The village of San Juan Chamula, in the mountains of Chiapas, is a Mayan village, masking as a Christian community… but Christian it isn’t…
by Philip Coppens

Mayans are alive… and our mind will wonder away to what we envision as a small village, no doubt in a forest somewhere in the Yucatan, no doubt not too far from Chichen Itza or Cancun, so that it can serve as a tourist attraction, in which a local community is dressed as one would expect the original Mayans to dress. It is highly unlikely that we would imagine a market town, where the locals dress quite normal, and where a constant military force monitors you… for your own protection.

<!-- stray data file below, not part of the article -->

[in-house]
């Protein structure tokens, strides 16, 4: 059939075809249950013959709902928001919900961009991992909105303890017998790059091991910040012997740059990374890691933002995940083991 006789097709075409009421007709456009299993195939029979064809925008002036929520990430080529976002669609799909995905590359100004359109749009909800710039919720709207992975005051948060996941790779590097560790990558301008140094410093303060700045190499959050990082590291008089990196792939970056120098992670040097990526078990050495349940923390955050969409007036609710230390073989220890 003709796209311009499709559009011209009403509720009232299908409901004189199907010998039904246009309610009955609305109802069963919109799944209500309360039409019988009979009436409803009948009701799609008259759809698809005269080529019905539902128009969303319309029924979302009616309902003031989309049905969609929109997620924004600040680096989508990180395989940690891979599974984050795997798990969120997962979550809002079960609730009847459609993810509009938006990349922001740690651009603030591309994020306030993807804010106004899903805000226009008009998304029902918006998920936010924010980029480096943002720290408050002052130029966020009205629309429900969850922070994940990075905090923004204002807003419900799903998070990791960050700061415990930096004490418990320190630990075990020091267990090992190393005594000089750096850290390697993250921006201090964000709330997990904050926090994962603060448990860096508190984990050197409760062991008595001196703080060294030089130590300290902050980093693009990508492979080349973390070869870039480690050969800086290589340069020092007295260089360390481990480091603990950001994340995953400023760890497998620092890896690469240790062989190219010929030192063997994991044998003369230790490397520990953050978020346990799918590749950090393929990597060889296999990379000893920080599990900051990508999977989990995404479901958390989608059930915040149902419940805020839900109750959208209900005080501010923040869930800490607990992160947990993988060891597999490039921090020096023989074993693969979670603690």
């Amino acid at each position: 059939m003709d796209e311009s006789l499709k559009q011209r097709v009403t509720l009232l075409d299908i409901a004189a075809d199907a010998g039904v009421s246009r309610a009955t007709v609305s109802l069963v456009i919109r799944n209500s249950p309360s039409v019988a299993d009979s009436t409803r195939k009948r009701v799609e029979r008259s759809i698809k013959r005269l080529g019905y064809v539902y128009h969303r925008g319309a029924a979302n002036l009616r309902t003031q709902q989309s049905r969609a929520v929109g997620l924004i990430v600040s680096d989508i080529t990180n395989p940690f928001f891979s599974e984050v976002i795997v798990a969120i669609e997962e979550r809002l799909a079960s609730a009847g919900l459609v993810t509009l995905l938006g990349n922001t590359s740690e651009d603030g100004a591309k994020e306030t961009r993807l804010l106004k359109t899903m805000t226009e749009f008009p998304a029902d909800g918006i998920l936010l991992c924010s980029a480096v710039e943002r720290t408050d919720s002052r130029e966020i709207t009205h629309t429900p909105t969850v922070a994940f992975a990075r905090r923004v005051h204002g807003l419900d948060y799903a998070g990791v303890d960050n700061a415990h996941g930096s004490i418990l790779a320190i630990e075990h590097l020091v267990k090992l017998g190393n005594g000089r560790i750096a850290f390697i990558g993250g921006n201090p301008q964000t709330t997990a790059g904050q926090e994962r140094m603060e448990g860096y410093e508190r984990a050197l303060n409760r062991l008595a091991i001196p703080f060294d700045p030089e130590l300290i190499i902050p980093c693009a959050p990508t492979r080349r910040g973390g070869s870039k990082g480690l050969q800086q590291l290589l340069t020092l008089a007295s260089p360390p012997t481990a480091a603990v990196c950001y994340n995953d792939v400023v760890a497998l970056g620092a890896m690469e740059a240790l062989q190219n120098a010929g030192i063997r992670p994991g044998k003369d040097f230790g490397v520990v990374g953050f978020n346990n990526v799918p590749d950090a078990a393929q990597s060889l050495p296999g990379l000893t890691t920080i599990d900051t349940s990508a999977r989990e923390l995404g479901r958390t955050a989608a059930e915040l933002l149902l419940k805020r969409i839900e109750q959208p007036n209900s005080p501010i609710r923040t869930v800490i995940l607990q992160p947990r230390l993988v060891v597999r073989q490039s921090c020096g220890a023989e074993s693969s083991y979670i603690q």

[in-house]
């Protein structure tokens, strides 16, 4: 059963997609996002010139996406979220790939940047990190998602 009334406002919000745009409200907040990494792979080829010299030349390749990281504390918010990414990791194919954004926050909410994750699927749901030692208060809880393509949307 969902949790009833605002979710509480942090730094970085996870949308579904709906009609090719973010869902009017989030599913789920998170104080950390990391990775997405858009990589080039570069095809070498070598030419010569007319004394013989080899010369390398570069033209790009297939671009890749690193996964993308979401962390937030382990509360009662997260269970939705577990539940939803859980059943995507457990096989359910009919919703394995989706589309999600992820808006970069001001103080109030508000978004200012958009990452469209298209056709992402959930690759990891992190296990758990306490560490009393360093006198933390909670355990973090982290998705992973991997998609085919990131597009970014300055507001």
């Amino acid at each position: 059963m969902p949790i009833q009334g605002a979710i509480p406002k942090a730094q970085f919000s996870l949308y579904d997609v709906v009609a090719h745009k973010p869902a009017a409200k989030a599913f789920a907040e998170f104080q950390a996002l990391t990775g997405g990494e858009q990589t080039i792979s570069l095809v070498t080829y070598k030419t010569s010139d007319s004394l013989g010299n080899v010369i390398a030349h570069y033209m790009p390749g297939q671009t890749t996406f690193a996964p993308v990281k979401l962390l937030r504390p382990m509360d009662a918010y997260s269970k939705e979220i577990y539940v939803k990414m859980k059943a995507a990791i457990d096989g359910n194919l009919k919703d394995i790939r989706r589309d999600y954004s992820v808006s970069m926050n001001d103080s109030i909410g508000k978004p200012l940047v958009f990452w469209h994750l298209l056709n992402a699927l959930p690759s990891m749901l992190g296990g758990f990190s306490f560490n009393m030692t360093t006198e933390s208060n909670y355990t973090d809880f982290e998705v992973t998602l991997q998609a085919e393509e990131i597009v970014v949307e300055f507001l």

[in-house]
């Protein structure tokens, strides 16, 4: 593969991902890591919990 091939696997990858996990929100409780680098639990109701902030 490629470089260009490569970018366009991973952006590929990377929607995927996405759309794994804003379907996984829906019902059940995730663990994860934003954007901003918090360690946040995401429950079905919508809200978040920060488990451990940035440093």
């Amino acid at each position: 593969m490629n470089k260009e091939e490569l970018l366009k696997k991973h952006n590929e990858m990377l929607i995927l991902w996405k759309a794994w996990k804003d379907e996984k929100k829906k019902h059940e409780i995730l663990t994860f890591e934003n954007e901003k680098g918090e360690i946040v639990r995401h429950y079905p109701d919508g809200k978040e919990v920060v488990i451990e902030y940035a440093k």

This is the town of San Juan Chamula, outside of San Cristobal, in the state of Chiapas. In the mid 1990s, the region made headline news, as it was the stage for the Zapatista rebels, many of whom come from villages around Chamula. Today, the rebels are calm, but soldiers nevertheless remain close to tourists… just in case. It is therefore reassuring to know that our guide Roberto is the nephew of the bishop of San Cristobal, who negotiated between both parties, resulting in a peace that the military presence betrays as less secure than the outside world might suspect – it seems people liked the bishop, for his picture is sold as a postcard in San Cristobal and hence our presence with his nephew could possibly be a good omen, in case something goes wrong… Chamula at first would appear to be just like any other mountain village. If you did not enter the church, you would never notice anything bizarre about it. But anyone who has entered the church, realises there is nothing normal about this town. In most churches, it is now illegal to use flash; in Chamula, it is illegal to take photographs at all. Cameras need to be carried in their case – just in case candid filming is occurring. Photography is illegal in the church, and it is a serious offence. Inside the church, guards monitor the tourists and if caught, the tourist will go straight to jail. Normally, it does not come to this, provided the roll of film is immediately handed over to the “policeman” – in the case of digital photography, I assume showing that the image is deleted is its equivalent. Still, outside of the church, a vendor sells postcards with an image from the inside of the church…